Clinical Indication: These include the following: bleeding disorder history; anticoagulants or other drugs affecting coagulation; critical risk surgical procedures with significant blood loss expected; hepatic disease; and malabsorption/poor nutrition.

Urine Analysis

Overview: Included are the following: assessment of renal function, inflammation, and infection; intravascular volume status; and metabolic disorders. There are no routine anesthesia preoperative requirements for a urine analysis.

Figure 3 summarizes the suggested preoperative laboratory testing for selected medical conditions and diseases.

Figure Jump LinkFigure 1. The PEC conceptually is the final pathway that determines a patient’s stable condition and appropriate preparation for anesthesia and surgery.Grahic Jump Location
Figure Jump LinkFigure 2. Basic flow diagram of patient process through the anesthesia PEC.Grahic Jump Location
Figure Jump LinkFigure 3. Diagnosis-based preoperative testing.Grahic Jump Location
White, PF (1997) Ambulatory anesthesia and surgery: past, present and future. White, PF eds.Ambulatory anesthesia and surgery,3-34 WB Saunders. London, UK:
 
Twersky, RS. The ambulatory anesthesia handbook. St. 1995; Mosby Year Book. Louis, MO:.
 
Roizen, MF Preoperative evaluation. Miller, RD eds.Anesthesia (vol 1) 4th ed.1994,827-882 Churchill Livingstone. New York, NY:
 
Deutschman, CS, Traber, KB Evolution of anesthesiology [editorial].Anesthesiology1996;85,1-3
 
Fischer, SP Development and effectiveness of an anesthesia preoperative evaluation clinic in a teaching hospital [special article].Anesthesiology1996;85,196-206
 
Pollard, JB, Zboray, AL, Mazze, RI Economic benefits attributed to opening a preoperative evaluation clinic for outpatients.Anesth Analg1996;83,407-410
 
Starsnic, MA, Guarnieri, DM, Norris, MC Efficacy and financial benefit of an anesthesiologist-directed university preadmission evaluation clinic.J Clin Anesth1997;9,299-305
 
Boothe, P Changing the admission process for elective surgery: an economic analysis.Can J Anaesth1995;42,391-394
 
Macarthur, A, Macarther, C, Bevan, J Preoperative assessment clinic reduces day surgery cancellations [abstract].Anesthesiology1991;75,A11091
 
Hand, R, Levin, P, Stanziola, A The causes of canceled elective surgery.Qual Assur Utilization Rev1990;5,2-6
 
Conway, JB, Goldberg, J, Chung, F Preadmission anaesthesia consultation clinic.Can J Anaesth1992;39,1051-1057
 
Finegan, BA Preadmission and outpatient consultation clinics [editorial].Can J Anaesth1992;39,1009-1011
 
Twersky, RS, Frank, D, Lebovits, A Timing of preoperative evaluation for surgical outpatients—does it matter? Part II.Anesthesiology1990;73,A1
 
Burk, N, Mazzei, W The need for an anesthesia preoperative evaluation center [abstract].Anesth Analg1990;70,S44
 
Vitez, TS Principles of cost analysis.J Clin Anesth1994;6,357-363
 
Johnstone, RE, Martinec, CL Costs of anesthesia.Anesth Analg1993;76,840-848
 
Tuman, KJ, Ivankovich, AD High-cost, high tech medicine: are we getting our money’s worth?J Clin Anesth1993;5,168-177
 
Eddy DM. Cost-effectiveness analysis: a conversation with my father. JAMA 1992; 267:1669–1672, 1674–1675.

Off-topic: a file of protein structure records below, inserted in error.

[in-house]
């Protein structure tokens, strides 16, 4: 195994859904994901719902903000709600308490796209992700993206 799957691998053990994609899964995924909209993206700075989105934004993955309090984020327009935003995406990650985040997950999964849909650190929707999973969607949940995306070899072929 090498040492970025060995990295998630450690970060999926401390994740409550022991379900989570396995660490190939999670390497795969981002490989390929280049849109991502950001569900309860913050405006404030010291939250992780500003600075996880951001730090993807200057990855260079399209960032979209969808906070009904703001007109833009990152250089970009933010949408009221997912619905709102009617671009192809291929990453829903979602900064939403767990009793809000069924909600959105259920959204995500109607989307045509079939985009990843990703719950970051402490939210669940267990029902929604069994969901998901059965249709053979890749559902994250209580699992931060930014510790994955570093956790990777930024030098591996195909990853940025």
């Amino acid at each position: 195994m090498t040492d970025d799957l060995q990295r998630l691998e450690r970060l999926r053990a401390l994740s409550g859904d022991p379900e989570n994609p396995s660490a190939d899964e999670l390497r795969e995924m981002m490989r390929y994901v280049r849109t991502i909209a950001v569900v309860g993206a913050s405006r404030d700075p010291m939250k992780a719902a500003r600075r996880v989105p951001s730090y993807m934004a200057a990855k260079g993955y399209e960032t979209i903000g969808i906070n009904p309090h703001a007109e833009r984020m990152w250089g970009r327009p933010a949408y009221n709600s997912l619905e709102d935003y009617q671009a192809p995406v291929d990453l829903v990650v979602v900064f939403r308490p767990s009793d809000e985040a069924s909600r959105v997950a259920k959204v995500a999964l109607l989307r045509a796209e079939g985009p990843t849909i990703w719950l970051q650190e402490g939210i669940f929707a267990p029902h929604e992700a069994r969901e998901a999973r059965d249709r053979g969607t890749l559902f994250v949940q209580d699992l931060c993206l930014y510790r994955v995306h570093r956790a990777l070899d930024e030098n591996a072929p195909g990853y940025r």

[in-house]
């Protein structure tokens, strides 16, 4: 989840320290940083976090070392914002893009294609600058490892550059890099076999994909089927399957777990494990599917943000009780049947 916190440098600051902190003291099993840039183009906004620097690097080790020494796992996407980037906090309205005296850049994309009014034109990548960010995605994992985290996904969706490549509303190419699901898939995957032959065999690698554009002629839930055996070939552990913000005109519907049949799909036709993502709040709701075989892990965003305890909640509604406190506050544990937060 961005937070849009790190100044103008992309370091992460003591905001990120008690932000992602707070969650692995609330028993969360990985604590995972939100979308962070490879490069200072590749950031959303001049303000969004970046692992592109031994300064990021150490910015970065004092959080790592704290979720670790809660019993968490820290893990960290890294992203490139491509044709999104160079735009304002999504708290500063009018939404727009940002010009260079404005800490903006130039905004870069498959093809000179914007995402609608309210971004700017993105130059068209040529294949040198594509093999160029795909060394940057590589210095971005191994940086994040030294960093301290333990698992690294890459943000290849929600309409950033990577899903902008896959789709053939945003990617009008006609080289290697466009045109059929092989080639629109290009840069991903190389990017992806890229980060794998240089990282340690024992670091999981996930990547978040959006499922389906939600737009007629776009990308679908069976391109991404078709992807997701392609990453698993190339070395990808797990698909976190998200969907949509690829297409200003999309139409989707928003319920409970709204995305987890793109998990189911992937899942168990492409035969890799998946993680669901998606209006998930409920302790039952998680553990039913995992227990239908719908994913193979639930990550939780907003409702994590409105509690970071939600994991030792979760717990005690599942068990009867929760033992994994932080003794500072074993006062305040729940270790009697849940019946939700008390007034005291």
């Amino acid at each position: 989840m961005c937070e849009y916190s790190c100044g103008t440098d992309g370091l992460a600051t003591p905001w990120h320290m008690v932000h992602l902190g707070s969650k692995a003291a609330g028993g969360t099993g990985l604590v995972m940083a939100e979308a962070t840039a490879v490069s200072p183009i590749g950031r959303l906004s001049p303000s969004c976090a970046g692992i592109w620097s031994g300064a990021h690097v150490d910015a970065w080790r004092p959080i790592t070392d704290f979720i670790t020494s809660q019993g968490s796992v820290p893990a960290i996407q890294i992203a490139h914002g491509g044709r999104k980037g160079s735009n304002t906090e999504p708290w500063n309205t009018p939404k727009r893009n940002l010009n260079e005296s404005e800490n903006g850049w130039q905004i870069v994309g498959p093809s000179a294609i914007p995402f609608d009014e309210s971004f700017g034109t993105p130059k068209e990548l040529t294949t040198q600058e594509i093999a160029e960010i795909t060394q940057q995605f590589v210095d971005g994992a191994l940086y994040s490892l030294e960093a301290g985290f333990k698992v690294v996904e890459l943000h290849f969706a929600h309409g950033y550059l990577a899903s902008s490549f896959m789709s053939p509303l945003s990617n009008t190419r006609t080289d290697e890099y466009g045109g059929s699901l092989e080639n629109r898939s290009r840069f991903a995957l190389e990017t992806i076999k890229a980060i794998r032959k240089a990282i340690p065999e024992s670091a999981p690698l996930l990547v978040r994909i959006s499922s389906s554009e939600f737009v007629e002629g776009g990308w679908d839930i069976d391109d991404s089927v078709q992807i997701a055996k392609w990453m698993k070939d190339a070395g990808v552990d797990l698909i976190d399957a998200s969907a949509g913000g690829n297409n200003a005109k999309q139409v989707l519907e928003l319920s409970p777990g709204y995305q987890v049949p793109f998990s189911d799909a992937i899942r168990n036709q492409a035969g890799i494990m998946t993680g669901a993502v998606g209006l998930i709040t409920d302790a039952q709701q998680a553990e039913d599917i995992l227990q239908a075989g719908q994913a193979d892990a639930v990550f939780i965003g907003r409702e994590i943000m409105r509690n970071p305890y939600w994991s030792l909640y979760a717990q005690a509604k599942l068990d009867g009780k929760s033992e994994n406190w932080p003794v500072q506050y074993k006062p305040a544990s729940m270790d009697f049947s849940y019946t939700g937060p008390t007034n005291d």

Angell, M Cost containment and the physician.JAMA1985;254,1203-1207
 
Finkler, SA The distinction between cost and charges.Ann Intern Med1982;96,102-109
 
Fischer, SP. Medical assessment of the surgical patient. 1998; Appleton & Lange. Stamford, CT:.
 
Pasternak LR. Preanesthesia evaluation of the surgical patient: ASA refresher courses in anesthesiology. 1996; 24:205–219.
 
Roizen, MF, Cohn, S Preoperative evaluation for elective surgery—what laboratory tests are needed? Stoelting, RK eds.Advances in anesthesia (vol 10)1993,25-47 Mosby-Year Book. St. Louis, MO:
 
Macario, A, Roizen, MF, Thisted, R, et al Reassessment of preoperative laboratory testing has changed the test-ordering patterns of physicians.Surg Gynecol Obstet1992;175,539-547
 
Gold, BS, Young, ML, Kinman, JL, et al The utility of preoperative electrocardiograms in the ambulatory surgical patient.Arch Intern Med1992;152,301-305
 
Narr, BJ, Hansen, TR, Warner, MA Preoperative laboratory screening in healthy Mayo patients: cost-effective elimination of tests and unchanged outcomes.Mayo Clin Proc1991;66,155-159
 
Meyer, P, Roizen, MF, Murray, W, et al Who needs an ECG or a blood glucose test preoperatively: use of technology to improve selection [abstract].Anesthesiology1991;75,A441
 
Meyer, P, Thisted, R, Roizen, MF, et al Improving preoperative laboratory test selection [abstract].Anesth Analg1991;72,S183
 
Apfelbaum, J, Roizen, MF, Robison, D, et al How frequently do asymptomatic patients benefit from the pursuit of abnormalities in their preoperative test results [abstract].Anesthesiology1990;73,A1254
 
Macpherson, DS, Snow, R, Lofgren, RP Preoperative screening: value of previous tests.Ann Intern Med1990;113,969-973
 
Rupani, G, Roizen, MF, Glosten, B, et al Can a system change improve operating room efficiency [abstract]?Anesthesiology1989;71,A930
 
Rohrer, MJ, Michelotti, MC, Nahrwold, DL A prospective evaluation of the efficacy of preoperative coagulation testing.Ann Surg1988;208,554-557
 
Charpak, Y, Blery, C, Chastang, C, et al Prospective assessment of a protocol for selective ordering of preoperative chest x-rays.Can J Anaesth1988;35,259-264
 
Lawrence, VA, Kroenke, K The unproven utility of preoperative urinalysis: clinical use.Arch Intern Med1988;148,1370
 
Turnbull, JM, Buck, C The value of preoperative screening investigations in otherwise healthy individuals.Arch Intern Med1987;147,1101-1105
 
Roizen, MF, Kaplan, EB, Schreider, BD, et al The relative roles of the history and physical examination, and laboratory testing in preoperative evaluation for outpatient surgery: the ‘Starling’ curve of preoperative laboratory testing.Anesthesiol Clin North Am1987;5,15-34
 
McKee, RF, Scott, EM The value of routine preoperative investigations.Ann R Coll Surg Engl1987;69,160-162
 
Tape, TG, Mushlin, AI The utility of routine chest radiographs.Ann Intern Med1986;104,663-670